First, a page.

Researchers from the University of Calgary, University of Manitoba and University of Saskatchewan are looking to shed some light on the often-misunderstood world of autism.
The group of professors and students from the division of applied psychology are conducting a study that focuses on 100 youth aged 17-21 diagnosed with high-functioning autism, or Asperger's syndrome. The study is designed to look at the under-studied adolescent demographic and assess the positive aspects of these points in the autism spectrum.
"What we're primarily interested in is promoting resiliency and successful life transitions in this population," said Danielle Dyke, a doctoral-level graduate student and co-investigator in the study. "[These kids] have unique social and emotional abilities as opposed to social and emotional deficits."
Dyke added there is existing literature regarding the link between resiliency and the social-emotional functioning of typical young adults, but there has been little study of higher-functioning autistic teenagers.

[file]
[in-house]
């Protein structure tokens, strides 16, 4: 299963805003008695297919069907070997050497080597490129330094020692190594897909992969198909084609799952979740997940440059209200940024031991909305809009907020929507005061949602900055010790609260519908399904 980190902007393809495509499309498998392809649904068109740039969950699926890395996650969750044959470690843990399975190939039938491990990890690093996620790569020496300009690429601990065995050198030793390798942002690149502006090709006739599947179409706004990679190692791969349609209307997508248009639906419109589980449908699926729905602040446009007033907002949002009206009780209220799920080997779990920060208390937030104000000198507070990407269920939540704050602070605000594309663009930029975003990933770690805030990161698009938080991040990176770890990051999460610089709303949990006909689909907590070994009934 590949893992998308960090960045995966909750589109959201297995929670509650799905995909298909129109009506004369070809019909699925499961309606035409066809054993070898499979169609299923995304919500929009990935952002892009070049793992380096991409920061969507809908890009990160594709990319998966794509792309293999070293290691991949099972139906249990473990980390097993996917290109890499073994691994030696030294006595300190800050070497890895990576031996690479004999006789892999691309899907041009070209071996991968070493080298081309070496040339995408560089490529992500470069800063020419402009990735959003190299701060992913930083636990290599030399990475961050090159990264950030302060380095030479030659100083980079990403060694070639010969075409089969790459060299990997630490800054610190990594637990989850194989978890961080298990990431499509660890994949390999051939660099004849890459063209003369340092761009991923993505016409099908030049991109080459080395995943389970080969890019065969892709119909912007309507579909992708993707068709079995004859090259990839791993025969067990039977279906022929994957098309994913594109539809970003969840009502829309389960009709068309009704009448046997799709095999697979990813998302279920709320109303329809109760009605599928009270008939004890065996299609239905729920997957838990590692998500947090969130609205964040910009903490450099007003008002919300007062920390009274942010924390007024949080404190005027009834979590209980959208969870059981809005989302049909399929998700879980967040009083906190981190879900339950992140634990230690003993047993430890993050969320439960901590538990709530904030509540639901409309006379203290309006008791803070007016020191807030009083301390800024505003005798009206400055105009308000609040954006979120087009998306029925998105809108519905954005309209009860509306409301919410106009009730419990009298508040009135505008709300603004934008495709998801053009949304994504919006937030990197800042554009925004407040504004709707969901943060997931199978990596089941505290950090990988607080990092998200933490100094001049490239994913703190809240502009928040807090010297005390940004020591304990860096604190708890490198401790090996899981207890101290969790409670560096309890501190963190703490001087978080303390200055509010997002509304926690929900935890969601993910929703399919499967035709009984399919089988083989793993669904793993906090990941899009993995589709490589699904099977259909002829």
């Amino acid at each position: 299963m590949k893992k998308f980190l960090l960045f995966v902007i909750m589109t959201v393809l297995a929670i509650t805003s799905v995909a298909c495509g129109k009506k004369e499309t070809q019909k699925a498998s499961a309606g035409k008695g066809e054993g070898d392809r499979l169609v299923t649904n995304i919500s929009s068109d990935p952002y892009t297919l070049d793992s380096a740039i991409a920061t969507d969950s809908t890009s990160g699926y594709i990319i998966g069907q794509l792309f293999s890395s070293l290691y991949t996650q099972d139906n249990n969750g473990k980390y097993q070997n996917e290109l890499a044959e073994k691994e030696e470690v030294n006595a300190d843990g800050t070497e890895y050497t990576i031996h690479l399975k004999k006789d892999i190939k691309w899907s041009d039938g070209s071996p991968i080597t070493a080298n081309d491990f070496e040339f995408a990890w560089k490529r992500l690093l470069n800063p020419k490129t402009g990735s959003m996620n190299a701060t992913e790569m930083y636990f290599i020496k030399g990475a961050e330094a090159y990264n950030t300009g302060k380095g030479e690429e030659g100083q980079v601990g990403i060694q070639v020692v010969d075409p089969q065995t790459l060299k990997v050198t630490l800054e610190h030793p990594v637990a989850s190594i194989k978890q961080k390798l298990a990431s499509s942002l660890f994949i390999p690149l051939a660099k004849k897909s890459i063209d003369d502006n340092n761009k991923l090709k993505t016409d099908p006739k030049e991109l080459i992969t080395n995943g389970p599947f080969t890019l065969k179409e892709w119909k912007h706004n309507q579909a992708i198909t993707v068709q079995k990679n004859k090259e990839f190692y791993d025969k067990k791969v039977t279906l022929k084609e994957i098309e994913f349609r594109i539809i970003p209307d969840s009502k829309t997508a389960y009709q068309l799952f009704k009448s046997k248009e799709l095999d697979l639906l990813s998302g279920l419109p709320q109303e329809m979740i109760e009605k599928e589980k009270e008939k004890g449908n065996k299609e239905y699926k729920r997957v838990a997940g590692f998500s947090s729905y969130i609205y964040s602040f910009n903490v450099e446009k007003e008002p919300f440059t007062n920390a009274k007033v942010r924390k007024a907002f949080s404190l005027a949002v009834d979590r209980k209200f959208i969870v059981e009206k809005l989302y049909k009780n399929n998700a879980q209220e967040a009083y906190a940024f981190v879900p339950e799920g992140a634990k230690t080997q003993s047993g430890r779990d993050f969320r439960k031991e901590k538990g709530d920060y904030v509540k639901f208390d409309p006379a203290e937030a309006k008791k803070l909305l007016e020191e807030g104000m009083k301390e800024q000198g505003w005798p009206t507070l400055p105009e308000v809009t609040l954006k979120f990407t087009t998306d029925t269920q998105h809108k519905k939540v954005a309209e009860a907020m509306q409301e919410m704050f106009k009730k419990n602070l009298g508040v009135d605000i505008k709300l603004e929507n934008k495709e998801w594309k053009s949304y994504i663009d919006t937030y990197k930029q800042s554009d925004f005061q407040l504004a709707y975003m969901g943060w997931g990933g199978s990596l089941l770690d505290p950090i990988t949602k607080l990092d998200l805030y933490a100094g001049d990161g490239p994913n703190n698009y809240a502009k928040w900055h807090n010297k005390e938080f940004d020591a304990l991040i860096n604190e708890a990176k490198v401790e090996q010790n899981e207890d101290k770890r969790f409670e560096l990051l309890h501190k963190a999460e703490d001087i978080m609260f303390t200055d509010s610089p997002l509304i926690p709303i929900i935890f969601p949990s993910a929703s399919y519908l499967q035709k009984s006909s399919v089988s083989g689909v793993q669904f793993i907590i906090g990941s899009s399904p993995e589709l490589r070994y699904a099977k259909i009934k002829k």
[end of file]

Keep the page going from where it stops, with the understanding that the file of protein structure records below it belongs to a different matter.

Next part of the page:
"They are a population that falls through the cracks," Dyke said. "[This group] often isn't supported in the community because they lack that severity in their cognitive challenges. We need to know more about them through this research and then we can advocate and lobby for better funding and support services."
The testing consists of several pencil and paper activities, computer tasks and games, as well as questionnaires for the parents and guardians of the subjects.
"The tests can actually be quite fun for the subjects," said Dyke.
The causes of autism and Asperger's syndrome are still largely unknown, and whether there is a distinction between the two is a much-debated topic in the medical community.
"There have been a lot of studies that try to distinguish between the two, but no one has come to any conclusive evidence," explained Keoma Thorne, another project co-investigator. "That's why we're looking at different aspects. Taking the resiliency approach, they might differ depending on how resilient they are."
With the results of the study, the team hopes to dispel some of the stereotypes in mainstream media and pop culture.
"With things like the savant skills, it's only in [approximately] 10 per cent of the autistic population," said Thorne. Savant skills refer to extraordinary mental abilities such as heightened artistic ability, high-functioning memory or mathematical skills.
"It's really insignificant but people seem to latch onto that," said Thorne.